Thanksgiving night

This is Thanksgiving night. You may have eaten more than you should. You may have drank more than you should.

On Thanksgiving night 1969, similarly overstuffed, all you can manage is to plop down into an overstuffed chair, turn on the TV and hope to be entertained.

You turn on ABC. Starting at 8 p.m./7 Central, you watch “That Girl” and “Bewitched.” Mindless enough. Then, at 9/8 Central, you watch “This Is Tom Jones.” Tom does a 6-minute medley with Little Richard. Mind blown.

On Thanksgiving night 1974, if you can manage it, you are among the 20,000 staggeringly fortunate people for whom their nightcap is seeing and hearing Elton John at Madison Square Garden in New York. Kiki Dee opens. It is percussionist Ray Cooper’s first New York show with Elton’s band.

Then Elton introduces a special guest.

“Seeing it’s Thanksgiving, and Thanksgiving is a joyous occasion, we thought we’d make tonight a little bit of a joyous occasion, ah, by inviting someone up with us onto stage. 
And, ah, I’m sure he will be no stranger to anybody in the audience when I say it’s our great privilege and your great privilege to see and hear Mr. John Lennon!”

They spend 13 minutes together on stage, performing “Whatever Gets You Through The Night,” “Lucy In The Sky With Diamonds” and “I Saw Her Standing There.” It is Lennon’s last live performance before an audience.

Elton John Band Featuring John Lennon and the Muscle Shoals Horns LP

“Whatever Gets You Through The Night,” “Lucy In The Sky With Diamonds” and “I Saw Her Standing There,” Elton John and John Lennon, from “Elton John Band Featuring John Lennon And The Muscle Shoals Horns,” 1976. (My copy is a German import from 1981.)

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Filed under November 2020, Sounds

Now playing: Rarest Earth

Last month, I pulled out “Dreams/Answers,” Rare Earth’s debut LP from 1968, and announced on Facebook and Twitter that it was “Now playing.”

“New to me!” Casey said from Kansas.

“Never heard it, but I love Rare Earth,” Mark said from right here in Green Bay.

“NEED!” Vincent said from Maryland.

“I have never seen this or heard it, or heard of it!” Bill said from Missouri.

When I bought “Dreams/Answers” in Madison a couple of years ago, I’d never seen it before, either. One of my record-digging rules is that if I see a record I’ve never seen before, I oughta think about getting it. Glad I did. I’ve never seen “Dreams/Answers” since.

Rare Earth in 1968 consisted of John Parrish (vocals, bass, trombone), Rod Richards (vocal, guitars), Kenny James (organ, piano), Gil Bridges (vocals, sax) and Peter Rivera (vocals, drums). Percussionist Eddie Guzman — a key element of the classic Rare Earth sound — doesn’t join until 1969, after this record.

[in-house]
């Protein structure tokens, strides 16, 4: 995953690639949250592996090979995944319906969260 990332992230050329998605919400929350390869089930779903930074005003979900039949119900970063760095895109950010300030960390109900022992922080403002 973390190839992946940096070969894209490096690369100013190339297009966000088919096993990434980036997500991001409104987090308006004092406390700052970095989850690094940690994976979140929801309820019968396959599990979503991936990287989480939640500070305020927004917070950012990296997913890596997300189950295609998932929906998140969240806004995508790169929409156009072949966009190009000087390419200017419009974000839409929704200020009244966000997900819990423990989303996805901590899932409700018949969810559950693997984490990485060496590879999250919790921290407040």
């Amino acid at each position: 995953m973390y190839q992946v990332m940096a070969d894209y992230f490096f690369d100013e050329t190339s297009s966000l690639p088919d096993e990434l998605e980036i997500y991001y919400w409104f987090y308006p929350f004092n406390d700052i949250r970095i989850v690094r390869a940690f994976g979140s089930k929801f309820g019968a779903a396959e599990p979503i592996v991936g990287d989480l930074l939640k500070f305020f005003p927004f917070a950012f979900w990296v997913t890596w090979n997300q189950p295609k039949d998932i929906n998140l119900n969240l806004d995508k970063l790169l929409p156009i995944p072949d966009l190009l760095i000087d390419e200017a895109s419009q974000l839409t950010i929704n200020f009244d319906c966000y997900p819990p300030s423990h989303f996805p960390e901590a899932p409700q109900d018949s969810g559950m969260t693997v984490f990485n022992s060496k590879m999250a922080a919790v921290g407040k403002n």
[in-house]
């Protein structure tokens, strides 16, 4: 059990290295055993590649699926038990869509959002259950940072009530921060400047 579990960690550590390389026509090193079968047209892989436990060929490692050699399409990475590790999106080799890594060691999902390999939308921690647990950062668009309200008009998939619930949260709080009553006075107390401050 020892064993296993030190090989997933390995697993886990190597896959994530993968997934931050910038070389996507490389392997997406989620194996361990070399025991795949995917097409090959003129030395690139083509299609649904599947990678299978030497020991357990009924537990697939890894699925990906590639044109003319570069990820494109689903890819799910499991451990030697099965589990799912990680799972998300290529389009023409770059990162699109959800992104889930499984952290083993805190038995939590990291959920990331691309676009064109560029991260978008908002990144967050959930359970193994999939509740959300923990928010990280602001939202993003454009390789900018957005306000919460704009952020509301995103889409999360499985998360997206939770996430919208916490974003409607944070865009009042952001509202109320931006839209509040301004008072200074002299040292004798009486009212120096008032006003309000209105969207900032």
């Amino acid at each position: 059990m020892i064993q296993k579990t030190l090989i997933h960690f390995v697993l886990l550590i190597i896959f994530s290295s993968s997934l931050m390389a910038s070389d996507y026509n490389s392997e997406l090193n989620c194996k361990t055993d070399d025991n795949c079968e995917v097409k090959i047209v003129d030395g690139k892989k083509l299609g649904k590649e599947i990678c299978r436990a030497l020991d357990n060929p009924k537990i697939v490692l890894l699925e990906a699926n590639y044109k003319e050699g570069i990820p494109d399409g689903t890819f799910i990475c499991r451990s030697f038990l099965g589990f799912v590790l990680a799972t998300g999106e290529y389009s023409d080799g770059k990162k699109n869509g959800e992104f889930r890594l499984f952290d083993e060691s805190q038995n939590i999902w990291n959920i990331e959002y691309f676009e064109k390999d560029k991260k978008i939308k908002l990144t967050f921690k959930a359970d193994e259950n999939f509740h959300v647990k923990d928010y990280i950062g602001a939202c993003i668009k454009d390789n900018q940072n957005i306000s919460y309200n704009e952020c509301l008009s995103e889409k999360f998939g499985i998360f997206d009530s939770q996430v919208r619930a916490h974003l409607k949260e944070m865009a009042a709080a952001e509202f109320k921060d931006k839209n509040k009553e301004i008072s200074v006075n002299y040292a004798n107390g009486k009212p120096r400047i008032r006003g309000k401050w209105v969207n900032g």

Bridges and Rivera had been together since 1960, when they formed the Sunliners, an R&B group that played the Detroit club circuit. Parrish joined in 1962 and the others in 1966. The new name came in 1968.

“Dreams/Answers” was produced, arranged and conducted by Mike Theodore and Dennis Coffey, young guys who also had been working on the Detroit music scene for most of the ’60s, Theodore as a producer and arranger and Coffey as a great session guitarist. They’ve since worked together for decades, including all of Coffey’s great work as a solo artist.

“Dreams/Answers” appears to be the first LP they ever produced, though by 1968 they’d already produced a handful of singles for local labels. As the Theo-Coff Invasion, they released the soundtrackish instrumentals “Lucky Day” and “Nocturnal Flower” on the Dearborn label in 1966.

“Dreams/Answers” isn’t the powerful Rare Earth sound we all know. It wasn’t a hit, either. Those were still to come. No, this is a hodgepodge of styles — pop and prog and psychedelia and R&B and soul — from a group of young guys trying to find their groove.

This record wraps covers of the Supremes, Wilson Pickett, the Temptations and the Coasters around original songs from Theodore and Coffey, and from singer-songwriter Paul Parrish and Detroit guitarist Ron Koss, for whom their writing credits are their first. (Parrish’s 1968 pop-folk-psych LP “The Forest Of My Mind,” also was arranged by Theodore and Coffey.)

"Dreams/Answers" LP by Rare Earth from 1968

So let’s listen to it as Rare Earth intended for it to be heard.

First, though, here’s their original cover of “Get Ready,” from Side 2.

“Dreams/Answers,” Side 1, Rare Earth, 1968.

“Dreams/Answers,” Side 2, Rare Earth, 1968.

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Filed under October 2020, Sounds

Fully involved

“War” started with the Temptations, but it was seemingly too hot to handle.

The story goes that Motown didn’t want to sully the Temps’ reputation by releasing a protest song as a single. (If that’s so, please explain “Cloud Nine,” “Psychedelic Shack” and “Ball Of Confusion [That’s What The World Is Today],” all culturally aware Temptations singles produced by Norman Whitfield and released before “War.”)

So Whitfield handed “War” to Edwin Starr, who performed the blistering version everyone has known for 50 years, a No. 1 single in the summer of 1970. In so doing, perhaps Whitfield got a version closer to what he’d originally imagined for it.

Perhaps you could say the same for “Ball Of Confusion.” It was a smash for the Temptations, also in the summer of 1970, and then Whitfield handed it to Starr for “Involved,” his 1971 LP.

Because “Ball Of Confusion” was such a big hit for the Temptations is perhaps why Whitfield fully unfurls his freak flag on Starr’s cover of it. This version is built on Bob Babbitt’s familiar bass line but Whitfield’s production takes it far out, man. Waves of psychedelic echoes surround Starr’s scorching vocals. Random dialogue floats past.